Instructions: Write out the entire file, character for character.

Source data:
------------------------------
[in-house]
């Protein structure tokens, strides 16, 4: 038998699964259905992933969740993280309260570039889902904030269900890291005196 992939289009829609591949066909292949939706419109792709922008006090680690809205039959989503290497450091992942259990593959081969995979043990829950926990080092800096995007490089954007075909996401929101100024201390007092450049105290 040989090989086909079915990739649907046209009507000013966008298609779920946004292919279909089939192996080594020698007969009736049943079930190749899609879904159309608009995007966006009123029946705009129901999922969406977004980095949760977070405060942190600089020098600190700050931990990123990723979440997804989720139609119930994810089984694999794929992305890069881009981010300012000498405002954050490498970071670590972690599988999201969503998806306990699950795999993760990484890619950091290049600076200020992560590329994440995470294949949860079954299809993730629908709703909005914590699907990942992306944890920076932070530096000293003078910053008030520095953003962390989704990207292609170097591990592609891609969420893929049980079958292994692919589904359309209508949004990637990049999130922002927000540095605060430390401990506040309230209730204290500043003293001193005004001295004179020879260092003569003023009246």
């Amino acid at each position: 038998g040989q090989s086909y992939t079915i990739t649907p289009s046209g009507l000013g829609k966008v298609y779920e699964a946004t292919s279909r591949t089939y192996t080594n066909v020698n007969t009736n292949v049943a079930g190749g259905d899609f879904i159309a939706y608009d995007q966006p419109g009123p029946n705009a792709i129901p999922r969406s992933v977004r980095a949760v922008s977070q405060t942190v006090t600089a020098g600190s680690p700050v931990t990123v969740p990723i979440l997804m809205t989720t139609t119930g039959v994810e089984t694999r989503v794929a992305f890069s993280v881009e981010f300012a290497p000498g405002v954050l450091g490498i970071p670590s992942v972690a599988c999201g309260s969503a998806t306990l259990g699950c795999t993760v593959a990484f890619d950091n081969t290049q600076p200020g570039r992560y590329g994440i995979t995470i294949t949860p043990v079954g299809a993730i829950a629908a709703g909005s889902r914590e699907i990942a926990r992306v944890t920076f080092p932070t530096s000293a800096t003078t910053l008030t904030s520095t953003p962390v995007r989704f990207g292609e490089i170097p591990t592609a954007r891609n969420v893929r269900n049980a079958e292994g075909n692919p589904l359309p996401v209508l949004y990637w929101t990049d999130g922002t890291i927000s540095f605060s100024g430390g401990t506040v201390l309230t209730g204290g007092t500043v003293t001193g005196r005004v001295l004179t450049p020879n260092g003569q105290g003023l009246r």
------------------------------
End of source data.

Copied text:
[in-house]
């Protein structure tokens, strides 16, 4: 038998699964259905992933969740993280309260570039889902904030269900890291005196 992939289009829609591949066909292949939706419109792709922008006090680690809205039959989503290497450091992942259990593959081969995979043990829950926990080092800096995007490089954007075909996401929101100024201390007092450049105290 040989090989086909079915990739649907046209009507000013966008298609779920946004292919279909089939192996080594020698007969009736049943079930190749899609879904159309608009995007966006009123029946705009129901999922969406977004980095949760977070405060942190600089020098600190700050931990990123990723979440997804989720139609119930994810089984694999794929992305890069881009981010300012000498405002954050490498970071670590972690599988999201969503998806306990699950795999993760990484890619950091290049600076200020992560590329994440995470294949949860079954299809993730629908709703909005914590699907990942992306944890920076932070530096000293003078910053008030520095953003962390989704990207292609170097591990592609891609969420893929049980079958292994692919589904359309209508949004990637990049999130922002927000540095605060430390401990506040309230209730204290500043003293001193005004001295004179020879260092003569003023009246």
């Amino acid at each position: 038998g040989q090989s086909y992939t079915i990739t649907p289009s046209g009507l000013g829609k966008v298609y779920e699964a946004t292919s279909r591949t089939y192996t080594n066909v020698n007969t009736n292949v049943a079930g190749g259905d899609f879904i159309a939706y608009d995007q966006p419109g009123p029946n705009a792709i129901p999922r969406s992933v977004r980095a949760v922008s977070q405060t942190v006090t600089a020098g600190s680690p700050v931990t990123v969740p990723i979440l997804m809205t989720t139609t119930g039959v994810e089984t694999r989503v794929a992305f890069s993280v881009e981010f300012a290497p000498g405002v954050l450091g490498i970071p670590s992942v972690a599988c999201g309260s969503a998806t306990l259990g699950c795999t993760v593959a990484f890619d950091n081969t290049q600076p200020g570039r992560y590329g994440i995979t995470i294949t949860p043990v079954g299809a993730i829950a629908a709703g909005s889902r914590e699907i990942a926990r992306v944890t920076f080092p932070t530096s000293a800096t003078t910053l008030t904030s520095t953003p962390v995007r989704f990207g292609e490089i170097p591990t592609a954007r891609n969420v893929r269900n049980a079958e292994g075909n692919p589904l359309p996401v209508l949004y990637w929101t990049d999130g922002t890291i927000s540095f605060s100024g430390g401990t506040v201390l309230t209730g204290g007092t500043v003293t001193g005196r005004v001295l004179t450049p020879n260092g003569q105290g003023l009246r």